Based on the novel by Robert Bloch and layered in dualities and Freudian psychology Alfred Hitchcock’s „Psycho“ is often praised, as the film that gave birth to the psychological thriller genre. Made after some of directors highest successes „Rope“, „Rear Window“, „Vertigo“ and „North by Northwest“, with his crew from the television show and on the budget of $800,000, (which was cheap even by ’60s standards) the brilliance of this film lies way beyond the genre-bending. Abandoning the conventions and trespassing into the psyche with dualities and symbolism, Hitchcock set an example to young filmmakers, how deliberate and meaningful experimenting, within the script as well as within the shooting and editing, can surpass budget or any other limitation the one might have.
„Psycho“ follows Marion Cane, a secretary from Phoenix, Arizona that is fed up with the life she is leading. Spending lunch breaks, sneaking around the cheap motels with her long-distance lover Sam isn’t acceptable for her anymore. Marion would like something more respectable, the only problem is that Sam has troubles of his own, the debt his father left him and alimony he is paying his ex-wife. So, one Friday when she is trusted to bank forty thousand dollars by a shady, tax-evading client of her employer, she seizes the opportunity and heads towards her lover in California. Tired after the long drive, she pulls into the Bates Motel, a place managed by a quiet young Norman who seems to be dominated by his mother.
What intrigues the most, 60 years after the release of „Psycho“, is not the „shower scene“ or the brilliant ending monologue by Bates, but the way Hitchcock manipulates his audiences from the first shot of this film. In the opening minute of the film, the camera is moving through a window into the motel where Marion and Sam are. The audience is placed in the role of „a voyeur“, and with the engaging story the protagonist is telling and living, everyone is ok with this. Later on, when Marion arrives at Bates motel, almost the same thing happens, but this time around Hitchcock first shows us Norman peeping through a hole in a wall, then as he is placing us, the viewer, in that position, a certain kind of uncomfortableness might occur.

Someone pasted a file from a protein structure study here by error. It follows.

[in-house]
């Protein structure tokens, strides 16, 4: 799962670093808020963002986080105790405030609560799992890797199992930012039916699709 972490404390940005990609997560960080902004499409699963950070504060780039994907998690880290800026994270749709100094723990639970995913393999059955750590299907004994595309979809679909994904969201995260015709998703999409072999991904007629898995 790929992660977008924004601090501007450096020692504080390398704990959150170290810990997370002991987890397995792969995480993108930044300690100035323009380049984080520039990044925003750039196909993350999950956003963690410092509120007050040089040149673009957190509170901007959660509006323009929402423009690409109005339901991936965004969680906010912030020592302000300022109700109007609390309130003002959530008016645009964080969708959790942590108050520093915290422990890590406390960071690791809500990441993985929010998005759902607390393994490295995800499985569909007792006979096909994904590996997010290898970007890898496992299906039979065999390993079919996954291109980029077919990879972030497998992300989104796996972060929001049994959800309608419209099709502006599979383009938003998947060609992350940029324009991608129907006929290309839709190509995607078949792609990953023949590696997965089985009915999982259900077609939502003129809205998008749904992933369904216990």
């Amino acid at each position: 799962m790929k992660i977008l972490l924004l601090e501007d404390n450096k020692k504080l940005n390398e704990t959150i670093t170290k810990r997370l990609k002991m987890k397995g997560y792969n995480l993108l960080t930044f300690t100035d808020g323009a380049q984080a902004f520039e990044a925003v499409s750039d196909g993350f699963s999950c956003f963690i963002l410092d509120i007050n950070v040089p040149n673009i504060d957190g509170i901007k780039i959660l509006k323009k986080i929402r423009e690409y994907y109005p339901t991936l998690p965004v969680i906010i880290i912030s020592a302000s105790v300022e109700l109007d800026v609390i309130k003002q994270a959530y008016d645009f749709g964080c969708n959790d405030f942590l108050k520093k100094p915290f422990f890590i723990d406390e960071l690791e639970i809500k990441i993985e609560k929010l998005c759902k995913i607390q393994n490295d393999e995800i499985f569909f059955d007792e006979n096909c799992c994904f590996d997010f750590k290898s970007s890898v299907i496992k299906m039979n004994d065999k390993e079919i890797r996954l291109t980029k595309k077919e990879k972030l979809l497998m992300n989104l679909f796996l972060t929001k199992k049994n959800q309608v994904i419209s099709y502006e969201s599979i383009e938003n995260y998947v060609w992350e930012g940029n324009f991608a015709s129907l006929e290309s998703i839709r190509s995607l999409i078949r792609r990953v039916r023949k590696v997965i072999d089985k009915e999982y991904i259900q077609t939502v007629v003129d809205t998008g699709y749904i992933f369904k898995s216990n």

But Hitchcock’s guidance of the viewer doesn’t end there, as he constantly plays the game of contrasting and equaling the stories of Marion and Norman. As in the first part of the film, she is the one having moral doubts and trying to weight between the freedom/happiness and what is societally acceptable (we can see this, perversely, in her changes from white underwear to black than finally to being naked in a shower), the same could be said about Norman, later on. Another good example of Hitchcock’s direction is Marion’s vision of „respectable“, that becomes ironically true at the moment while she is having dinner with Norman. To make things more interesting, all the dialogues she is having with strangers on her trip (policeman that tells her it is safer to sleep in a motel than in a car, a car salesman that says that the first customer, of the day, is always the biggest trouble…) lead to this place, her, a bit ironic ending.
With all the sexuality/tradition, moral rights/inner desires presented in the film, it is easy to start noticing the classical Freudian tripartite, where both Norman’s and Marion’s ID and Superego are constantly in a fight.
Žižek, in „Pervert’s guide to cinema“, explained most simply how the cellar, first floor and second floor of Bates house represent these three states of the psyche. Norman is stuck between the desire (eros, that belongs to ID) to leave the house and motel, but is staying there because his mother placed the „home“ as a convention (a tradition that belongs to superego) to follow. Because of this, he becomes a murderer (by repressing eros, he is accepting Thanatos in his ID). When it comes to Marion, tripartite is showcased trough dilemmas that occur because she is fed up of her unstable lifestyle. It starts with her calling out of something „respectable“ (traditional), that is surpassing
and neglecting her desire (eros). It all continues as she takes $40.000, and is having inner doubts, should she accept societal conventions or listen to her desires? When she finally makes a desition to return the money, and follow the norms, the repression of desire leads her to her death.
Since the initial release, 6 decades ago, the film was often imitated, remade and even got several sequels, but none of those other works came close to the original. With ease, it could be said that „Psycho“ set new rules for multiple film genre’s (crime, thriller and horror) and, in a way, it marked the beginning of the end of noir genre-a. In the end, this is why in more than intriguing filmography of Hitchcock, that includes multiple classics, „Psycho“ stands up as directors, career gem.